When it appeared that the DeKalb School system was at risk of losing its accreditation from the Southern Association of Colleges and Schools, many parents began pushing for accreditation from the Georgia Accrediting Commission, as a “safety net” to insure the value of their childrens’ DeKalb County high school diplomas. The tactic, referred to as “dual accreditation,” was initially met with resistance from interim school superintendent Michael Thurmond. In spite of lingering reluctance from some board members and administrative staff, dual accreditation now appears to be on track to becoming school board policy, and should be formally adopted at next month’s board meeting.
Board members John Coleman, Marshall Orson, Karen Carter and Michael Erwin sponsored the measure and sought board approval of a dual accreditation policy at the board’s most recent meeting. Coleman brought the issue up, saying dual accreditation “represents an opportunity for more accountability in the system,” and emphasized repeatedly that seeking accreditation through GAC “is in no way an attempt to undermine SACS… full accreditation through SACS remains a primary priority” of the board.
Although she said she was not a “naysayer,” board member Dr. Joyce Morley opposed bringing the matter to a formal vote. “I believe that people are looking at dual accreditation out of fear,” she said. “I think we’re in the middle of a river, and when you’re in the middle of a river, you don’t take on more stuff,” Morley added, and asked her colleagues to consider revisiting the matter in December of this year, or possibly 2015.
Chief Strategy Officer Ramona Tyson expressed the concerns of the administrative staff more clearly: “I don’t think there’s any administrator that wouldn’t support dual accreditation,” Tyson said, but added: “But the staff preparation for accreditation through GAC would compete with their efforts necessary for SACS accreditation.”
But Robert Boyd, an accreditation consultant with GAC told the board that accreditation through GAC for individual schools would take “no more than four or five days,” and that since DeKalb Schools had previously been a member of the GAC, re-accreditation could be accomplished in a single visit “if the appropriate documentation and personnel were in place.”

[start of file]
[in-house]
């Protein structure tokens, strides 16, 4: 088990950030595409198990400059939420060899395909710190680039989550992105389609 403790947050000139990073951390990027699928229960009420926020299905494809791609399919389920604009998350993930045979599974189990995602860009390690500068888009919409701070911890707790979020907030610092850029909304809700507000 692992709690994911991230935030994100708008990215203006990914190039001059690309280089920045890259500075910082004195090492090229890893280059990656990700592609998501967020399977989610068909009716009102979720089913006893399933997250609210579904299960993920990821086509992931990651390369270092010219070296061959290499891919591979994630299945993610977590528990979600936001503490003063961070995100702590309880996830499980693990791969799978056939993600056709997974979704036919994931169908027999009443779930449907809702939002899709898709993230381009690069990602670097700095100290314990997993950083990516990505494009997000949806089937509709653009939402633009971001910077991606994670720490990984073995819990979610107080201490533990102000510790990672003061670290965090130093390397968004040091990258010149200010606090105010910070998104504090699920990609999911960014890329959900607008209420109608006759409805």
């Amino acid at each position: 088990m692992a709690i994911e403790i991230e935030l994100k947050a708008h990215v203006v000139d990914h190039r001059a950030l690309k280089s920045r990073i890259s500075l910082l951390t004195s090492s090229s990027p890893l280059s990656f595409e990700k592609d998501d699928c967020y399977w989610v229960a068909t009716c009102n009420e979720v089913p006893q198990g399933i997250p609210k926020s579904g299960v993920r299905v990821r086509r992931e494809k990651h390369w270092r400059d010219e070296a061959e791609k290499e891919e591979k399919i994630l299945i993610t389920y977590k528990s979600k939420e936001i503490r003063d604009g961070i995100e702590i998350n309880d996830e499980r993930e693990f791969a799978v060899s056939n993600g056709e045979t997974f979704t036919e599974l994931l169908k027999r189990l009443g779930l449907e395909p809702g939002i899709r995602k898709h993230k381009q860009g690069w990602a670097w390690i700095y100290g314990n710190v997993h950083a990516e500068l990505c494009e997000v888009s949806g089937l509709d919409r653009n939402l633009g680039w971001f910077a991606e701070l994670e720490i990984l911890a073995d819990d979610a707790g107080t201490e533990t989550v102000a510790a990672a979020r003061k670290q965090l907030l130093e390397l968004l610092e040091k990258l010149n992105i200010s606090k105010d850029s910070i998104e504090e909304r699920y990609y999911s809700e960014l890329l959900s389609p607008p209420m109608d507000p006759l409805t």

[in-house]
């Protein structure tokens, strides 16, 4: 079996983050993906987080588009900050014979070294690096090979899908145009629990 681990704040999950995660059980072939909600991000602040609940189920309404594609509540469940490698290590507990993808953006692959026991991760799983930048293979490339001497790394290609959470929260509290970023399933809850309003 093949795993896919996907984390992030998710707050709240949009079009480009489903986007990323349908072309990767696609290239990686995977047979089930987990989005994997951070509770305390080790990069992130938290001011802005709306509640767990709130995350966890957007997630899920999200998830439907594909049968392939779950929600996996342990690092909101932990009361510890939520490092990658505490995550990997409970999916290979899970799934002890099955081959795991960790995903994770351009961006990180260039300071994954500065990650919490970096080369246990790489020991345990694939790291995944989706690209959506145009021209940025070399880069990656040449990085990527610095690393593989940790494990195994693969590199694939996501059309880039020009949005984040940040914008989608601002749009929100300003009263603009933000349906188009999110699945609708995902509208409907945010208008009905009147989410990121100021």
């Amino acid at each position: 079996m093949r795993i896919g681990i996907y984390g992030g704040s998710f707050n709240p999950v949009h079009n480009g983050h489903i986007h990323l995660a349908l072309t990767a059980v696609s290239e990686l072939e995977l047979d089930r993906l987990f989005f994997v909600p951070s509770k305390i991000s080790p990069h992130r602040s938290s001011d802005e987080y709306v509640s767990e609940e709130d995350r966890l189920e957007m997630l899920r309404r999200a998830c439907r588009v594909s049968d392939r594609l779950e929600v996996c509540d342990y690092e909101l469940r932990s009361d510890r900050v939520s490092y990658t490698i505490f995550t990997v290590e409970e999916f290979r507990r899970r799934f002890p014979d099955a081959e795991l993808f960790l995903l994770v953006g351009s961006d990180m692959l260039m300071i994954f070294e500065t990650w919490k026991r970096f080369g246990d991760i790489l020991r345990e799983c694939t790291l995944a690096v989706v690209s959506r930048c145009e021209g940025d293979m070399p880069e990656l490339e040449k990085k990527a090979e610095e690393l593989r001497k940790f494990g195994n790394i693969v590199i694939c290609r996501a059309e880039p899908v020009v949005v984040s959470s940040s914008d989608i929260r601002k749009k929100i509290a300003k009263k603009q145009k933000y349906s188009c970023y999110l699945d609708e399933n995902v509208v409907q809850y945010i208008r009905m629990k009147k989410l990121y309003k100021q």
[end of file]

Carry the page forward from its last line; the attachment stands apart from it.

While SACS uses board governance to determine accreditation for entire systems, the GAC process focuses on individual schools and uses specific, measurable items, such as the length of instructional time for each class period, maximum individual class sizes and the number of books per student in school libraries to determine accreditation. GAC estimates the cost of accreditation for all 22 high schools in the DeKalb system at less than $2,000 in the first year, and Coleman’s proposal would cost no more than $15,000 over five years. Students who graduate from GAC accredited schools are accepted at colleges and universities all over the world, including private colleges and Ivy League schools, said Boyd. “We don’t feel you can go wrong with a dual accreditation policy,” Boyd added.
The board eventually deferred consideration of dual accreditation until its July meeting, with an understanding that the administrative staff would focus their efforts on meeting the requirements for regaining full accreditation by SACS from June through December, and still have time to meet the GAC accreditation requirements in time for GAC accreditation in March 2014.
Dunwoody City Councilman Terry Nall, who has been championing dual accreditation for months, said “The GAC dual accreditation I’m pushing is only to accredit the county’s high schools as a safety net for all graduating students to protect [their] college applications, technical school applications, and scholarship funds.” In an email to constituents, Nall also expressed his “disappointment” that “dual accreditation was not approved and implemented when it was first requested earlier this year,” but added that he believed the new timeline was “a good compromise.”